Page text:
Lion skins belong to the emperor, but the slayer keeps a strip to decorate his shield.
It is an amalgamation of the myth tof Beowa, the slayer of the water-demon and the dragon, with the historical legend of Beowulf, nephew and successor of Hygelac (Chochilaicus), king of the Geatas, who was defeated and slain (c. 520) while ravaging the Frisian coast.
As Such she appears in Homer and Hesiod and in post-Homeric legend as the slayer of the Gorgon and taking part in the battle of the giants.
The Homeric epithet 'ApyEtybO rqs, which the Greeks interpreted as "the slayer of Argus," inventing a myth to account for Argus, is explained as originally an epithet of the wind (apyEO-Tris), which clears away the mists (apyos, q5aivco).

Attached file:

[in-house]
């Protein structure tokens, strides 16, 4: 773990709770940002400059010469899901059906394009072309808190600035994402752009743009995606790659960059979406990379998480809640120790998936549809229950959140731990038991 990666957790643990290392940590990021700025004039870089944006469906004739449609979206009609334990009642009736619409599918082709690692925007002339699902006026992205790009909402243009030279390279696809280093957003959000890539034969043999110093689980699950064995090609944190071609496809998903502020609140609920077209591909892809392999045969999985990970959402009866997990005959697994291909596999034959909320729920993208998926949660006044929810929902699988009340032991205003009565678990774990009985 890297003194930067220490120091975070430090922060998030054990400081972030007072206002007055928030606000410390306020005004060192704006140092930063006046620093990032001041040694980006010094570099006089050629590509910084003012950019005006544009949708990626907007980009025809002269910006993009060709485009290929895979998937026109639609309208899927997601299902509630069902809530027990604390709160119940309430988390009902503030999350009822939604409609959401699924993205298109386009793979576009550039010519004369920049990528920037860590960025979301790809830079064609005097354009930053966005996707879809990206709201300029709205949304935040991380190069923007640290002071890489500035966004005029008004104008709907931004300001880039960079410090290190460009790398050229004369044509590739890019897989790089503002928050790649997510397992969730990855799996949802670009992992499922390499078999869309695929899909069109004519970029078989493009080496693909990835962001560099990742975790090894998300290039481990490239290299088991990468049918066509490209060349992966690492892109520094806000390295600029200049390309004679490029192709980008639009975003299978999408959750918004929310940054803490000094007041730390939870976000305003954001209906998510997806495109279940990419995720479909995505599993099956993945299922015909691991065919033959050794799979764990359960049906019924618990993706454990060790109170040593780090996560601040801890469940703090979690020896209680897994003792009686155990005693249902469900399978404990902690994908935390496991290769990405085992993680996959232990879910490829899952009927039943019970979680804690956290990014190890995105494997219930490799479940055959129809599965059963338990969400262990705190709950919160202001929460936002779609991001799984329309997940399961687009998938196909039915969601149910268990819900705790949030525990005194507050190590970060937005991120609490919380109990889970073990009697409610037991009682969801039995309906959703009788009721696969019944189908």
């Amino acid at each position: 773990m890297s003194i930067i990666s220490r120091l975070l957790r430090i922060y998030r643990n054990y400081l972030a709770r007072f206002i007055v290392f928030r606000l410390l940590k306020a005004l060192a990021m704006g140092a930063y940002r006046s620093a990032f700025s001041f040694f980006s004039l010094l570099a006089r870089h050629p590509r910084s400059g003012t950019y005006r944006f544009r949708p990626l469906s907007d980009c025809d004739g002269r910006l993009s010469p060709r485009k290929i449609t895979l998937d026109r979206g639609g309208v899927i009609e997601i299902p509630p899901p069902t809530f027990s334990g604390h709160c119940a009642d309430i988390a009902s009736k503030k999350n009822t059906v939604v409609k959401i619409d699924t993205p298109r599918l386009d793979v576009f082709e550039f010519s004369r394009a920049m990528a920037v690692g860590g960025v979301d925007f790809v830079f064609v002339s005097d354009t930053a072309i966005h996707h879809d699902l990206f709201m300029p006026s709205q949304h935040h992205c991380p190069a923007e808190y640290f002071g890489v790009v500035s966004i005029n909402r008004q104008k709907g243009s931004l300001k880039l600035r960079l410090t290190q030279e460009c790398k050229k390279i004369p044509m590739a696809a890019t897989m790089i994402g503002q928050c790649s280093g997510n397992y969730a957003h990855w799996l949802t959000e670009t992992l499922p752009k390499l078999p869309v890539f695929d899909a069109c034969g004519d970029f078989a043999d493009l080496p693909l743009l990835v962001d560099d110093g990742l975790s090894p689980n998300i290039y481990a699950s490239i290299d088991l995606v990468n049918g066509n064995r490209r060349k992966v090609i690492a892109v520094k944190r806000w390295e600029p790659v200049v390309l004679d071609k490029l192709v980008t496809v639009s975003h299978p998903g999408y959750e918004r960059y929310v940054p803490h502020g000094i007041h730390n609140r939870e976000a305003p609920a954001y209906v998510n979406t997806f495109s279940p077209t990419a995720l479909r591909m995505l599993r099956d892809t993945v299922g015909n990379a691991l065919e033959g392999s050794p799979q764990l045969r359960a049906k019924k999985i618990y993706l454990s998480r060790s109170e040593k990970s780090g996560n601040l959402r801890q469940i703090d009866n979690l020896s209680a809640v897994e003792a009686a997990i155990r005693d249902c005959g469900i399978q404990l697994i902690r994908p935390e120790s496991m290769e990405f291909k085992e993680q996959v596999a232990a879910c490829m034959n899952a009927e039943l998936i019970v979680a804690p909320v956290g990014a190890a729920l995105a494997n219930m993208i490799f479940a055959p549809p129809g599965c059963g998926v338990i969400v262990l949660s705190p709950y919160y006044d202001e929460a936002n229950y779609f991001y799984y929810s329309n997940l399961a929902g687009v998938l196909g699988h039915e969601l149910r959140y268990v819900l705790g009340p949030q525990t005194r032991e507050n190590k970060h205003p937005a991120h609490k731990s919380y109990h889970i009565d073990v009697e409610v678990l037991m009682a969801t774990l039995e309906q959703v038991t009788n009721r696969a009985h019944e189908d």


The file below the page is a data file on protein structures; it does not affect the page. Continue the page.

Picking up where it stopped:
His good fortune, however, does not forsake him; he lands in Ireland just as a fierce dragon is devastating the country, and the king has promised the hand of the princess to the slayer of the monster.